First Aid For Travellers
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If you’re planning a big backpacking trip away this summer then it’s a good idea to think about bringing some medical supplies of your own so that you’re prepared for any number of bumps, bites, scrapes and bruises along the way. These don’t have to be big bulky kits, or anything too extensive, but preparing a few select items to bring along with you could just save the day while you’re out there!
Remember, you should always seek proper medical advice for anything worse than these simple complaints. Here’s a list of some suggestions for things to take with you.
First Aid Kit Checklist
- Extra brownie points for bringing a good first aid book! You can now get these in handy pocket-sized versions, meaning there’s no excuse not to know your basic first aid.
- Tummy trouble? Changing your environment and/or diet when you travel can take a toll on your stomach. Pick up some over-the-counter constipation and anti-diarrhoea tablets from your local Superdrug to make things a little easier. These are usually only suitable for older children and adults, so if you’re travelling with young children ask about getting some liquid alternatives like fluid-replacement powder for rehydration instead.
- Rough and Tumble: whatever age, there’s no vaccine against general clumsiness! Stock up on fabric plasters, bandages, non-adhesive dressings and gauze in order to cover yourself against all manner of minor mishaps.
- Ouch! Insect bites can be painful and annoying. A simple antihistamine cream should soothe the itch, and you can buy all manner of insect repellent from Superdrug stores and good travel equipment shops. See our page on insect bites for more info.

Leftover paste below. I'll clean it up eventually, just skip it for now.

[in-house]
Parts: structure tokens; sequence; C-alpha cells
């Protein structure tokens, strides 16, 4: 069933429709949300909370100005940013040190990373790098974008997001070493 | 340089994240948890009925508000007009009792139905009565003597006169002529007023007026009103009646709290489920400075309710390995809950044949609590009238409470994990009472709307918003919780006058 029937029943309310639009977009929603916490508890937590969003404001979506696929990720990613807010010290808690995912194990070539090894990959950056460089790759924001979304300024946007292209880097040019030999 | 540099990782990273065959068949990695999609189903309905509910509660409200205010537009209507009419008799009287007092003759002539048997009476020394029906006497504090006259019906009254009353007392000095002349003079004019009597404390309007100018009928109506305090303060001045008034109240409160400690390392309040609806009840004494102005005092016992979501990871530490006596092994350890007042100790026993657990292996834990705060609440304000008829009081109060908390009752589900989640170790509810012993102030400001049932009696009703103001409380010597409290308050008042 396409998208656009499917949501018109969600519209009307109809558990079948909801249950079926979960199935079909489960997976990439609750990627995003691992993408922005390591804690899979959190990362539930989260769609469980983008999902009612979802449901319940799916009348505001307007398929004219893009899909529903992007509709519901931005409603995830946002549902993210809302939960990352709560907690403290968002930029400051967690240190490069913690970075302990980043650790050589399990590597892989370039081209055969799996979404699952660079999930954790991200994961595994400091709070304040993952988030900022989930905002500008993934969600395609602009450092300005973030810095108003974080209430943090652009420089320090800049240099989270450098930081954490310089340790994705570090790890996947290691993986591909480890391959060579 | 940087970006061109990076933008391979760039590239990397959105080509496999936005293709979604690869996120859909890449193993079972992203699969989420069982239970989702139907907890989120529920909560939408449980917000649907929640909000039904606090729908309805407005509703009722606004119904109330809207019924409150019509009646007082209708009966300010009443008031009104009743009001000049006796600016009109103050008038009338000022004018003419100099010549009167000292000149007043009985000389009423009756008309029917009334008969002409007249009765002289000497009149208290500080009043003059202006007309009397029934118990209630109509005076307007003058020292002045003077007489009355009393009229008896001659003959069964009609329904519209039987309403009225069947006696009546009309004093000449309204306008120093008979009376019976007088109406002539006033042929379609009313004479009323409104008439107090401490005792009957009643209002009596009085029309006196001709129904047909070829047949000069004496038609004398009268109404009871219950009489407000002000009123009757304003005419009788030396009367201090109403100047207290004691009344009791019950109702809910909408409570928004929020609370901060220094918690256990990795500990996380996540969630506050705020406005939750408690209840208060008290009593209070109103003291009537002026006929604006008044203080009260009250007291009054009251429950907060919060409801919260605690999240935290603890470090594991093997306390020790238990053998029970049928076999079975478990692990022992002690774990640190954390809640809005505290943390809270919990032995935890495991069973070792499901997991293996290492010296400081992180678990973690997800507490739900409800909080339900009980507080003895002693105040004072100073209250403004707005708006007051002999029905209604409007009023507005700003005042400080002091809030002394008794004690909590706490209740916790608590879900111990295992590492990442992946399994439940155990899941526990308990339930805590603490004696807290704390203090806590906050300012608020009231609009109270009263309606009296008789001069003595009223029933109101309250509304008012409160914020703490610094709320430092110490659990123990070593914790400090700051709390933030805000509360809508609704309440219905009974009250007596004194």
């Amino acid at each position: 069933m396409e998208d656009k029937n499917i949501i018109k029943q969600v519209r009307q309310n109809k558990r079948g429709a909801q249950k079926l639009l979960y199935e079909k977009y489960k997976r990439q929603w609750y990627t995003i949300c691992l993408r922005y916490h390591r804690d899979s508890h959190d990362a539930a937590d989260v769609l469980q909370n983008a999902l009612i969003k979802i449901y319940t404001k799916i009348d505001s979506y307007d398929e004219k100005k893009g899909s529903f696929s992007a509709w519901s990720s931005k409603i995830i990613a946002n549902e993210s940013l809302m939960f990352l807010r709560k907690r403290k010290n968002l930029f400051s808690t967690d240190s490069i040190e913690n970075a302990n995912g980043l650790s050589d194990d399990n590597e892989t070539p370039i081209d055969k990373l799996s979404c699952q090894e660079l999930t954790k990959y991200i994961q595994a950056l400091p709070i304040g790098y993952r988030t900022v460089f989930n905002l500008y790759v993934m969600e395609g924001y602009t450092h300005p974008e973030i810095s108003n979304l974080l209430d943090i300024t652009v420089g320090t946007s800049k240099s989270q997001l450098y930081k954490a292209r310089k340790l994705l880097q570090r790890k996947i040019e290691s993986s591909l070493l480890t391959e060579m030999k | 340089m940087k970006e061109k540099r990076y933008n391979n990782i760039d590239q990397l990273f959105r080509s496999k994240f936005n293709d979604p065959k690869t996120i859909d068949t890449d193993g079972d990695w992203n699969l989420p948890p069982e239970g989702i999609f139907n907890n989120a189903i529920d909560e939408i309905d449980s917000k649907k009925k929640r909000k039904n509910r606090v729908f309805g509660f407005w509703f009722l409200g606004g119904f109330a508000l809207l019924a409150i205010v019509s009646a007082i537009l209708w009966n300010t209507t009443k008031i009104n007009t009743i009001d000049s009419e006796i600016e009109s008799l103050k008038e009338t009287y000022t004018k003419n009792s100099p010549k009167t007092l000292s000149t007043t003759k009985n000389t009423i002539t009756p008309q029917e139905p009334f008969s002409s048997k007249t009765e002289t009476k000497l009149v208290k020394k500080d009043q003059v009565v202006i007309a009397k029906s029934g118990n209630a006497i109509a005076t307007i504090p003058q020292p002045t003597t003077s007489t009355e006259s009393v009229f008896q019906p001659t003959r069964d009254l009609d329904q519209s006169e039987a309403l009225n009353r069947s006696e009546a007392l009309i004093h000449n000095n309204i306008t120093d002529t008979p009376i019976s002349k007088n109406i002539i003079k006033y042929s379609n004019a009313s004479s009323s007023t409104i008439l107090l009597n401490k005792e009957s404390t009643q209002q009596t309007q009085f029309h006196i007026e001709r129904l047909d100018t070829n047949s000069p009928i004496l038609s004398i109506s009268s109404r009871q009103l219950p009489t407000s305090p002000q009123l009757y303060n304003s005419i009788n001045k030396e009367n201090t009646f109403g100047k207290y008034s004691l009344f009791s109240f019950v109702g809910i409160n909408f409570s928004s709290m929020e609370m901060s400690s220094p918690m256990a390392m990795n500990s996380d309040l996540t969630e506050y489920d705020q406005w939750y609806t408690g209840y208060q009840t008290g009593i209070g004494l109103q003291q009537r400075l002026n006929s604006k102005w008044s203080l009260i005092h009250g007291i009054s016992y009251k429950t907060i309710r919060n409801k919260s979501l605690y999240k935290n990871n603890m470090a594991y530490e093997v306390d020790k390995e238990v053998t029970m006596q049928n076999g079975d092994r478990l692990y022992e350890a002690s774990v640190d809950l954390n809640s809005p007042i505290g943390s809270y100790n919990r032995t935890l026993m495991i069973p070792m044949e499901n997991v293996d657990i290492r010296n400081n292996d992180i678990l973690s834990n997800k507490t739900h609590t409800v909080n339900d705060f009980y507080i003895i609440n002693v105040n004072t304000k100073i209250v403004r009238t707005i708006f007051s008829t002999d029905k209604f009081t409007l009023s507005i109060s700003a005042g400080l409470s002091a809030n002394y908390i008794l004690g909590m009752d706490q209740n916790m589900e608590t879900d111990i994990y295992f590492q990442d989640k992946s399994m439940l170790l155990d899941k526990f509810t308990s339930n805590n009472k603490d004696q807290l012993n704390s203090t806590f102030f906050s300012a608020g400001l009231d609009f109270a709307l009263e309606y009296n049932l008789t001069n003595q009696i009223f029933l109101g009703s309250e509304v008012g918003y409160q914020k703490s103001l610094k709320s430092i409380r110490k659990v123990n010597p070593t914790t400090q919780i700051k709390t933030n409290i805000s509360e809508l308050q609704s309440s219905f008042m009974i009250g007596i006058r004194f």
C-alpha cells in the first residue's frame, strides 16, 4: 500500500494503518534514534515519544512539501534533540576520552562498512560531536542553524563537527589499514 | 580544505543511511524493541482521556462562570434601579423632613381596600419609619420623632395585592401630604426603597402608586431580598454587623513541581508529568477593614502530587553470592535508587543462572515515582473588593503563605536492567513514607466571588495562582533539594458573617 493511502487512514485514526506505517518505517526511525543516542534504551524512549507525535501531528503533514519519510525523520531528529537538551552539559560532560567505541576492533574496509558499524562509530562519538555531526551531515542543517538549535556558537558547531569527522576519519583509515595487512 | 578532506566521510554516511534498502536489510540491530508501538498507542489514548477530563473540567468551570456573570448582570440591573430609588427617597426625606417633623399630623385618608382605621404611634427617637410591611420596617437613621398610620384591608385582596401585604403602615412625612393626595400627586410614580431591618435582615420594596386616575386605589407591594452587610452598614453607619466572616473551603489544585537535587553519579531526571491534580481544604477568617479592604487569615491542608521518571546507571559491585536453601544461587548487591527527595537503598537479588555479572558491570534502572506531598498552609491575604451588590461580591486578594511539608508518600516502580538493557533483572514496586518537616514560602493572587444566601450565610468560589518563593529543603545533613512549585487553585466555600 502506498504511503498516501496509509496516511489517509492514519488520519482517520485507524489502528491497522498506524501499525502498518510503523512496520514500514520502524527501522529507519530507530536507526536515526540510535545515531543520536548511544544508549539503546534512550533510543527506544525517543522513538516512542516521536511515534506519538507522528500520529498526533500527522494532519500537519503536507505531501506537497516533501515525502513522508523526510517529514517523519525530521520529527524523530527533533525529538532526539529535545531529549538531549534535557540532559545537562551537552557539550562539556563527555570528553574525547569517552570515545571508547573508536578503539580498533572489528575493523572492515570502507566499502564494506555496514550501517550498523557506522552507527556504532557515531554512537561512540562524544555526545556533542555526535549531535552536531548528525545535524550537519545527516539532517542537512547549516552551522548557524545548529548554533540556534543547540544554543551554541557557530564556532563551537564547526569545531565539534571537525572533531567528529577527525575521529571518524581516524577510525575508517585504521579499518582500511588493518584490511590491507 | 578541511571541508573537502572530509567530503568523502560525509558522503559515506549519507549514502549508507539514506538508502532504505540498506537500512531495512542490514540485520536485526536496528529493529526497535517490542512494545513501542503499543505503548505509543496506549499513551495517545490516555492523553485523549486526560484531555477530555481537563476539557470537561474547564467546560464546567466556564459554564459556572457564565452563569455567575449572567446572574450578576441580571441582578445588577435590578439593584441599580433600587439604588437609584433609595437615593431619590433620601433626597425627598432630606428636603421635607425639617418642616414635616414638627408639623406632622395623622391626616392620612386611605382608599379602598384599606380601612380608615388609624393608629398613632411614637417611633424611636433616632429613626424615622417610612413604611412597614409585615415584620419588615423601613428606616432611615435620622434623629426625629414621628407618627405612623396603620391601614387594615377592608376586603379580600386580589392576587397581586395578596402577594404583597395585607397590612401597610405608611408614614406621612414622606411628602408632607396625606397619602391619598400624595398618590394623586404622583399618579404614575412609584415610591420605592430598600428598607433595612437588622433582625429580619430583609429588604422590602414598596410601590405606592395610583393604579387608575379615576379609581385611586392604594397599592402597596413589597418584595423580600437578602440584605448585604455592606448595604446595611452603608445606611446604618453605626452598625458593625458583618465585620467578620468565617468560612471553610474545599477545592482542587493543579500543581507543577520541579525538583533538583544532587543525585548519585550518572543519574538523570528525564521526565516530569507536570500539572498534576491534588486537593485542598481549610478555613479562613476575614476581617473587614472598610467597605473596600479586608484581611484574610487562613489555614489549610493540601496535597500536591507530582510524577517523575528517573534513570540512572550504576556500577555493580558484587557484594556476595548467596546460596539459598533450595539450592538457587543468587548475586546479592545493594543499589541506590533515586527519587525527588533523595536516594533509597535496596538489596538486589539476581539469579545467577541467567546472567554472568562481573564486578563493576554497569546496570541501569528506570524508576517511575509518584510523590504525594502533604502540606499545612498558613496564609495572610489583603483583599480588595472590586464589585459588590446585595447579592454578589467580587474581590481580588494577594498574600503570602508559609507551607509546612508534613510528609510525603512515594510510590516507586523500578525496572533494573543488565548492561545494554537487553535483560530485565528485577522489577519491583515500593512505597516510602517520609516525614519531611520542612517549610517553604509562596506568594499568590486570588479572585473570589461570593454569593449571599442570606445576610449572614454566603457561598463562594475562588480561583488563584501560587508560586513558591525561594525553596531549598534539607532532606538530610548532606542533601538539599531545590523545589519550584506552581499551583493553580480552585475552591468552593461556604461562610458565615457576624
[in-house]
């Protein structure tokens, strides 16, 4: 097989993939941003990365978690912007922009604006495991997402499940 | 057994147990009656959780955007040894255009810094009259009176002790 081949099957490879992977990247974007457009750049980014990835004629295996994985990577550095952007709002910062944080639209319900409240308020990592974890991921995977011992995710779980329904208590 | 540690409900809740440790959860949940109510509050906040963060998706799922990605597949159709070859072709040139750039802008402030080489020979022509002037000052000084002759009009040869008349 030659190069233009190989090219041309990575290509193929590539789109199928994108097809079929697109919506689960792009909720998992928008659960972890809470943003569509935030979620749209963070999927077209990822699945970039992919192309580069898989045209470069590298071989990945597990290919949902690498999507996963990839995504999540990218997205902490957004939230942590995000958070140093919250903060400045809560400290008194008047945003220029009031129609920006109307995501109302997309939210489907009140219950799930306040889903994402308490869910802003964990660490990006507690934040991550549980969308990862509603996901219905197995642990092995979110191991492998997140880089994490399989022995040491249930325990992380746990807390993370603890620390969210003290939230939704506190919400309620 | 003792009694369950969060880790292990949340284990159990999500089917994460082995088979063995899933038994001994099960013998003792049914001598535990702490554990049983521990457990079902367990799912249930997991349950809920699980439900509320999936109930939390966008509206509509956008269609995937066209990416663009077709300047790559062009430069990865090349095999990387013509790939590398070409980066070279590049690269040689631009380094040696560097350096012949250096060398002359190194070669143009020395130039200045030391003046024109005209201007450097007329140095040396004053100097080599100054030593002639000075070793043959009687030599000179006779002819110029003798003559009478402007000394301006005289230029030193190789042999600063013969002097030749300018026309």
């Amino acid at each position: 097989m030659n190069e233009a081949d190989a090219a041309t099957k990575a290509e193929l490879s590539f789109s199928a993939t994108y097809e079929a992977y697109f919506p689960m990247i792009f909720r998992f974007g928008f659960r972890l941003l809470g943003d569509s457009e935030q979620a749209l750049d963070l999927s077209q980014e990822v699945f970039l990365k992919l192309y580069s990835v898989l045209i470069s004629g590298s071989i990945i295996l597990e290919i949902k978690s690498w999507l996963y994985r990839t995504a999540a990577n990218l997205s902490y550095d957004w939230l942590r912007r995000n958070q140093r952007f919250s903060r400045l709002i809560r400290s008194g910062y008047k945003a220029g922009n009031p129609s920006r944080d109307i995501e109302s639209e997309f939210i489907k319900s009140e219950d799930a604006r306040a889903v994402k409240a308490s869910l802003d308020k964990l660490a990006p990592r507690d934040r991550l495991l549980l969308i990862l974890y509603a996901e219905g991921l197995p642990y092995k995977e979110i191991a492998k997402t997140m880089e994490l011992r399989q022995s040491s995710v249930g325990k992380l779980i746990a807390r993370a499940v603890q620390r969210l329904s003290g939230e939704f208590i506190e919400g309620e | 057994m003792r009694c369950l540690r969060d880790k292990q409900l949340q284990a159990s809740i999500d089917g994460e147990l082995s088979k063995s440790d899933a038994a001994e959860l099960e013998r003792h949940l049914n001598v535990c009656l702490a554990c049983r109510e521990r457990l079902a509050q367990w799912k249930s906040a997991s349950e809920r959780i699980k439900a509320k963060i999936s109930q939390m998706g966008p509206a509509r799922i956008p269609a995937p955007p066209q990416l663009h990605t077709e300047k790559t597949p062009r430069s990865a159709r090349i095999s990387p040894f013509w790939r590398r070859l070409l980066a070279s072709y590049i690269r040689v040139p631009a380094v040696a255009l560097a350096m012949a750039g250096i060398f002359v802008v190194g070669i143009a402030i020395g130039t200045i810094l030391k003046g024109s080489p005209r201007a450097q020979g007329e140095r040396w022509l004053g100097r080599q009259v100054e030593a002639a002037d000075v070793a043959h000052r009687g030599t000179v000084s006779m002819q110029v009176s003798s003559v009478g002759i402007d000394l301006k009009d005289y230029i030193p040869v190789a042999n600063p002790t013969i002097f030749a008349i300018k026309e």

- Don’t sport the ‘lobster look’ on holiday this year! Be sure to bring plenty of suncream and after-sun lotion (just in case).
- Basic supplies: no need to stock for your own mini pharmacy, but taking a choice selection of pills and medication is a sensible idea. Bring some antacids for indigestion, ibuprofen for swelling, and paracetamol to soothe that sore head on the morning after!
- If you’re likely to be travelling far away from decent medical facilities, talk to your GP or someone at your local Superdrug Travel Clinic about bringing your own supply of antibiotics. Always follow their expert medical advice on how and when to take them. Likewise, if you’re travelling somewhere you know will have poor healthcare facilities, think about taking a sterile pack for the prevention of blood-borne infections.
- If you’re jetting off somewhere with a high risk of malaria then go to see someone at the Superdrug Travel Clinic well in advance of your trip to organise the appropriate vaccines and medicine. You might need to take preventative prophylactics while you’re out there, and bring emergency treatment in case of infection.
- Gulp! See our page on water treatment for some handy gadgets you can buy to sterilise your drinking water on the go, and pack some sterilising tablets in your sponge bag for emergencies.
Are you taking anything for a pre-existing condition? Remember to pack enough of any personal medication for the whole trip because you can’t always rely on getting things while you’re out there. Often, medication will confusingly be known by different names in different countries.
Ask your GP for a print-out copy of your prescription plan to take with you as evidence that these are for private, medical use. If you’re planning on bringing sterile equipment for the prevention of blood-borne infections then you’ll also need to bring a signed medical certificate from your GP.